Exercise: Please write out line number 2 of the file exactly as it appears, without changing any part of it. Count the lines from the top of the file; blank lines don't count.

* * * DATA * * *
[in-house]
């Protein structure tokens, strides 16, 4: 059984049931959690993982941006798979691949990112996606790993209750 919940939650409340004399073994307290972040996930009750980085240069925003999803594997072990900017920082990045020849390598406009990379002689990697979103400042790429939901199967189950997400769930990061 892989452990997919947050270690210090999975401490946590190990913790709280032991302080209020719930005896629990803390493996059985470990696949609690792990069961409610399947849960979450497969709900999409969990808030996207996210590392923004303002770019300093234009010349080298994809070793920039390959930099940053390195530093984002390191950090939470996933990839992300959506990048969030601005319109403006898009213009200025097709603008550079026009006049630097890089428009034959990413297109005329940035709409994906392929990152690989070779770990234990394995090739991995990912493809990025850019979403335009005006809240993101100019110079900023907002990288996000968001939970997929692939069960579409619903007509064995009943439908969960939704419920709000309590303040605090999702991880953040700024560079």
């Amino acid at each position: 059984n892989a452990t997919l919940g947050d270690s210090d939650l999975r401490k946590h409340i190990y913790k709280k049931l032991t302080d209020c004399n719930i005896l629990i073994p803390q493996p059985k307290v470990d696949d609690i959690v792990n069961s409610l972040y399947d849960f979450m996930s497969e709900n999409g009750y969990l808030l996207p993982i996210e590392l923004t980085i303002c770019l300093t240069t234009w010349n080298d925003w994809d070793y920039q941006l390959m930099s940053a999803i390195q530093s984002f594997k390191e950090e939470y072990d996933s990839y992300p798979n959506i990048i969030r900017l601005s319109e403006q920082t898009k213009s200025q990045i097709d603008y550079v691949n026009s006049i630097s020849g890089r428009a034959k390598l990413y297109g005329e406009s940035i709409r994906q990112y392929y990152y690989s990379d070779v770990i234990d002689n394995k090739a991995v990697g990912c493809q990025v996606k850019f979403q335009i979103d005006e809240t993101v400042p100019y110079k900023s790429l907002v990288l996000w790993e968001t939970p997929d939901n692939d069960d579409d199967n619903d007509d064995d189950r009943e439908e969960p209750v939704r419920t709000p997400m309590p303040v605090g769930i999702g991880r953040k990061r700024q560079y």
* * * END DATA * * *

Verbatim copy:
């Protein structure tokens, strides 16, 4: 059984049931959690993982941006798979691949990112996606790993209750 919940939650409340004399073994307290972040996930009750980085240069925003999803594997072990900017920082990045020849390598406009990379002689990697979103400042790429939901199967189950997400769930990061 892989452990997919947050270690210090999975401490946590190990913790709280032991302080209020719930005896629990803390493996059985470990696949609690792990069961409610399947849960979450497969709900999409969990808030996207996210590392923004303002770019300093234009010349080298994809070793920039390959930099940053390195530093984002390191950090939470996933990839992300959506990048969030601005319109403006898009213009200025097709603008550079026009006049630097890089428009034959990413297109005329940035709409994906392929990152690989070779770990234990394995090739991995990912493809990025850019979403335009005006809240993101100019110079900023907002990288996000968001939970997929692939069960579409619903007509064995009943439908969960939704419920709000309590303040605090999702991880953040700024560079």